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Propaganda wars: Searching for a narrative in Operation Protective Edge

No amount of Tweeting, tagging, posting or liking will save Gazans from an Israeli ground invasion. So why bother?

By Corey Sherman

Recent political upheavals in the Middle East tend to have a social media subplot, whether it’s how savvy youth use it to subvert harsh authority, or how states manipulate access to it so as to stop such subversion.

There’s the story about how State-Department-Official-cum-Google-Ideas-Chief, Jared Cohen, requested that Twitter delay a scheduled maintenance of their network to enable Iranians to continue to use the platform to organize during the harsh crackdown on post-election protests in 2009. Or how Josh Koster, an American advertising executive, crashed the servers of the Islamic Republic of Iran Broadcasting Agency to stymie the flow of the Iranian government’s official pronouncements during that same time. And let’s not forget the so-called Twitter Revolutionaries of the so-called Arab Spring.

It may be flippant to attempt to search for the subplot in what the Israeli government calls Operation Protective Edge. The fact is that no amount of Tweeting, tagging, posting or liking will save Gazans from an Israeli ground invasion. So why bother?

Israeli tanks on the border with Gaza. (photo: Activestills)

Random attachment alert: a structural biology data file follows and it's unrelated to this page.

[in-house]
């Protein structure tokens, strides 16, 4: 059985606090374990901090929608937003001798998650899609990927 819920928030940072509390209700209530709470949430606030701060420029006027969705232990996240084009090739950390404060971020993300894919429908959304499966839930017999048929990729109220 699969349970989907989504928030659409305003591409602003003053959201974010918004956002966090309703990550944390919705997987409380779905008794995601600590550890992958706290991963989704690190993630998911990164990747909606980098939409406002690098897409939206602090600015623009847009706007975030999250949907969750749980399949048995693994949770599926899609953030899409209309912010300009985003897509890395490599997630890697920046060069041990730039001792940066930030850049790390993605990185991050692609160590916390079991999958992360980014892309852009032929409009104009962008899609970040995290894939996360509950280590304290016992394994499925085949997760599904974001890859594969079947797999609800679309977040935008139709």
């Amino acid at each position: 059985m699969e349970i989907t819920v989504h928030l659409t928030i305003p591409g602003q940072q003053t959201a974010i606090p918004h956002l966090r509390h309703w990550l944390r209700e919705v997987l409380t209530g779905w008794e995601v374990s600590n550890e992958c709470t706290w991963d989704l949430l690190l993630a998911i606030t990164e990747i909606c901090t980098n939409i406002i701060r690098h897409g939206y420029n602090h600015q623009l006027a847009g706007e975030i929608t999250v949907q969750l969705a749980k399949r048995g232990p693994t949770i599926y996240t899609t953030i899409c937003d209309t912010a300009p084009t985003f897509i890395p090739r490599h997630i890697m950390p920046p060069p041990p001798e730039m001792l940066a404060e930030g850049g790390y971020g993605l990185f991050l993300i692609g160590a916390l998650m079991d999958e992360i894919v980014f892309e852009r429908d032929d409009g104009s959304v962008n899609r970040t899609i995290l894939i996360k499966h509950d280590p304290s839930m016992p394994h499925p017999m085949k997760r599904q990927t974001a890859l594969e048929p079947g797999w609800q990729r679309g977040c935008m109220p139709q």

Israeli tanks on the border with Gaza. (photo: Activestills)

At the same time, the number of people running from bombs in Gaza or into shelters across southern and central Israel pales in comparison to the number of people experiencing this conflict on their mobile phones, their tablets or their computer screens. For most humans, this conflict exists only in the images, sounds and texts that are coming out of Israel/Palestine. The mass mediation of this conflict, both in print and online, is part of its story. How states, media organizations and citizens choose to tell the story of this conflict helps explain how interested parties perceive this current flare-up – and what they believe is at stake.

A Reminder of Resistance

The war in the south is only part of the story here right now. Over the weekend, Gregg Carlstrom (Politico Magazine) and JJ Goldberg (The Forward) contextualized, correctly, the current hostilities into the larger social upheaval occurring here since the kidnappings and killings of Gilad Shaar, Eyal Yifrah, Naftali Fraenkel, and Muhammed Abu Khdeir. Let’s not forget the 63-day-long hunger strike of Palestinian administrative detainees in Israeli jails, which ended amidst the hunt for Shaar, Yifrah, and Fraenkel’s bodies and their kidnappers.

In the heady days after Khdeir’s body was found charred in the Jerusalem forest, when Palestinians clashed with security services in East Jerusalem and in Palestinian towns and cities across Israel, Israeli and Palestinian media disseminated images that framed the clashes as relating to previous periods of unrest – namely the intifadas.

On July 3, Israeli daily Yedioth Ahronot’s front page contained a small picture of Abu Khdeir, and a larger picture, taking up most of the page, of Palestinians burning tires with the words “Murder and Rage” written in large red letters. The caption beneath the picture read, “Revenge for the murder of the boys or criminal act? The police are still not sure if extremist Jews were the ones who forced the 16-year-old from Shuafat into the car, killed him and burned his body, but Jerusalem began to burn immediately. Angry Palestinians threw stones and Molotov cocktails at the police amid calls for a Third Intifada.”